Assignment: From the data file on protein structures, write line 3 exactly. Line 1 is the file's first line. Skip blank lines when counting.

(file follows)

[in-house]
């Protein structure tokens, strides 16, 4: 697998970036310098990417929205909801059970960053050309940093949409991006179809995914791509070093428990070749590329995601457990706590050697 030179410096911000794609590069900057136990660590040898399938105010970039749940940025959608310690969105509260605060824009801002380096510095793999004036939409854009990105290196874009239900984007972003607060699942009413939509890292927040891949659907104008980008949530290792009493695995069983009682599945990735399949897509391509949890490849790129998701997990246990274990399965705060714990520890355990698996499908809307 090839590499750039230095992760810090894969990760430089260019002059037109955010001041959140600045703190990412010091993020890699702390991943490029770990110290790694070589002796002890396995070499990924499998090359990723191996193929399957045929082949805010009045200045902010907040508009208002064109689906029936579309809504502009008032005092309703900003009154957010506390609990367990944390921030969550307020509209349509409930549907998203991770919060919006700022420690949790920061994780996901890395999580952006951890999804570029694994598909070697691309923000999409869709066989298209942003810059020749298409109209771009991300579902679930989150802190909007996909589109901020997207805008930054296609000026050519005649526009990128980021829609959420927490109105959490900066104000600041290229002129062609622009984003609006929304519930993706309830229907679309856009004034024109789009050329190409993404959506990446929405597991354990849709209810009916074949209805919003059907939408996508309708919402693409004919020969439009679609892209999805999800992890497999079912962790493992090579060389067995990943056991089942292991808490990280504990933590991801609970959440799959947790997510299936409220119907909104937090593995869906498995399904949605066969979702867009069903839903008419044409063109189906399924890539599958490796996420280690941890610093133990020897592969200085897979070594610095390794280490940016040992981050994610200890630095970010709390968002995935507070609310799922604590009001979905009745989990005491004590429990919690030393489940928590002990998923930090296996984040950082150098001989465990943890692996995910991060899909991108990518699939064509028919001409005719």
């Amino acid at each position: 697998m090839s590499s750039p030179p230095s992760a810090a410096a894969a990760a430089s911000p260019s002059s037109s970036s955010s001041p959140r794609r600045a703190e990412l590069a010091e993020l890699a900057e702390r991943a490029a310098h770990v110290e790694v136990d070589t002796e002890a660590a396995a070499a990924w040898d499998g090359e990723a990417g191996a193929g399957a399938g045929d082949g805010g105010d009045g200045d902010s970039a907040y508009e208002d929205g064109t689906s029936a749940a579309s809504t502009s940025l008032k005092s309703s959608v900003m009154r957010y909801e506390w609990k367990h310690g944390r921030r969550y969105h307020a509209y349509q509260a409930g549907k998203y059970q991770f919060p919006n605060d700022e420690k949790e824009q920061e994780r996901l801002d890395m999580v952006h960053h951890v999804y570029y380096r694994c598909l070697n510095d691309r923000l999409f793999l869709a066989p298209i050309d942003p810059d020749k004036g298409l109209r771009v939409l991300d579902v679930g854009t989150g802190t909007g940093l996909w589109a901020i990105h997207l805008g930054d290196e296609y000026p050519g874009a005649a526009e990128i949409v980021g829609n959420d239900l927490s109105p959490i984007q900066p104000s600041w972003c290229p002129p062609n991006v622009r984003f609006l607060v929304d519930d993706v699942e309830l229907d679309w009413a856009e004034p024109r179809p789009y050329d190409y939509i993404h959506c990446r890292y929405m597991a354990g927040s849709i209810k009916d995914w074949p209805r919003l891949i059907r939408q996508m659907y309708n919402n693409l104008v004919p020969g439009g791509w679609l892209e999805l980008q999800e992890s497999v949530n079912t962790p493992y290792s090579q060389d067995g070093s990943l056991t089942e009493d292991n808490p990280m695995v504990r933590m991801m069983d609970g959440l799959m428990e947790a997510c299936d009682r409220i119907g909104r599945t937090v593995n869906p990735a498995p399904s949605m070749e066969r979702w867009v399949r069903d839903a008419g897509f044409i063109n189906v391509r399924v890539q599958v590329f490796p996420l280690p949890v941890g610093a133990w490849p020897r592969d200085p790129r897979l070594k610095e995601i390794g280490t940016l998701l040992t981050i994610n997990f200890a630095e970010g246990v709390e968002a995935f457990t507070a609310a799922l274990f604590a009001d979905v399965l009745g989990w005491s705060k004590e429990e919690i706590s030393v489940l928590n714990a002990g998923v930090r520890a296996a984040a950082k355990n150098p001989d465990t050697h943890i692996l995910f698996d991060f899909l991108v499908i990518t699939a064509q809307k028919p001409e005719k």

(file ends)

């Amino acid at each position: 697998m090839s590499s750039p030179p230095s992760a810090a410096a894969a990760a430089s911000p260019s002059s037109s970036s955010s001041p959140r794609r600045a703190e990412l590069a010091e993020l890699a900057e702390r991943a490029a310098h770990v110290e790694v136990d070589t002796e002890a660590a396995a070499a990924w040898d499998g090359e990723a990417g191996a193929g399957a399938g045929d082949g805010g105010d009045g200045d902010s970039a907040y508009e208002d929205g064109t689906s029936a749940a579309s809504t502009s940025l008032k005092s309703s959608v900003m009154r957010y909801e506390w609990k367990h310690g944390r921030r969550y969105h307020a509209y349509q509260a409930g549907k998203y059970q991770f919060p919006n605060d700022e420690k949790e824009q920061e994780r996901l801002d890395m999580v952006h960053h951890v999804y570029y380096r694994c598909l070697n510095d691309r923000l999409f793999l869709a066989p298209i050309d942003p810059d020749k004036g298409l109209r771009v939409l991300d579902v679930g854009t989150g802190t909007g940093l996909w589109a901020i990105h997207l805008g930054d290196e296609y000026p050519g874009a005649a526009e990128i949409v980021g829609n959420d239900l927490s109105p959490i984007q900066p104000s600041w972003c290229p002129p062609n991006v622009r984003f609006l607060v929304d519930d993706v699942e309830l229907d679309w009413a856009e004034p024109r179809p789009y050329d190409y939509i993404h959506c990446r890292y929405m597991a354990g927040s849709i209810k009916d995914w074949p209805r919003l891949i059907r939408q996508m659907y309708n919402n693409l104008v004919p020969g439009g791509w679609l892209e999805l980008q999800e992890s497999v949530n079912t962790p493992y290792s090579q060389d067995g070093s990943l056991t089942e009493d292991n808490p990280m695995v504990r933590m991801m069983d609970g959440l799959m428990e947790a997510c299936d009682r409220i119907g909104r599945t937090v593995n869906p990735a498995p399904s949605m070749e066969r979702w867009v399949r069903d839903a008419g897509f044409i063109n189906v391509r399924v890539q599958v590329f490796p996420l280690p949890v941890g610093a133990w490849p020897r592969d200085p790129r897979l070594k610095e995601i390794g280490t940016l998701l040992t981050i994610n997990f200890a630095e970010g246990v709390e968002a995935f457990t507070a609310a799922l274990f604590a009001d979905v399965l009745g989990w005491s705060k004590e429990e919690i706590s030393v489940l928590n714990a002990g998923v930090r520890a296996a984040a950082k355990n150098p001989d465990t050697h943890i692996l995910f698996d991060f899909l991108v499908i990518t699939a064509q809307k028919p001409e005719k």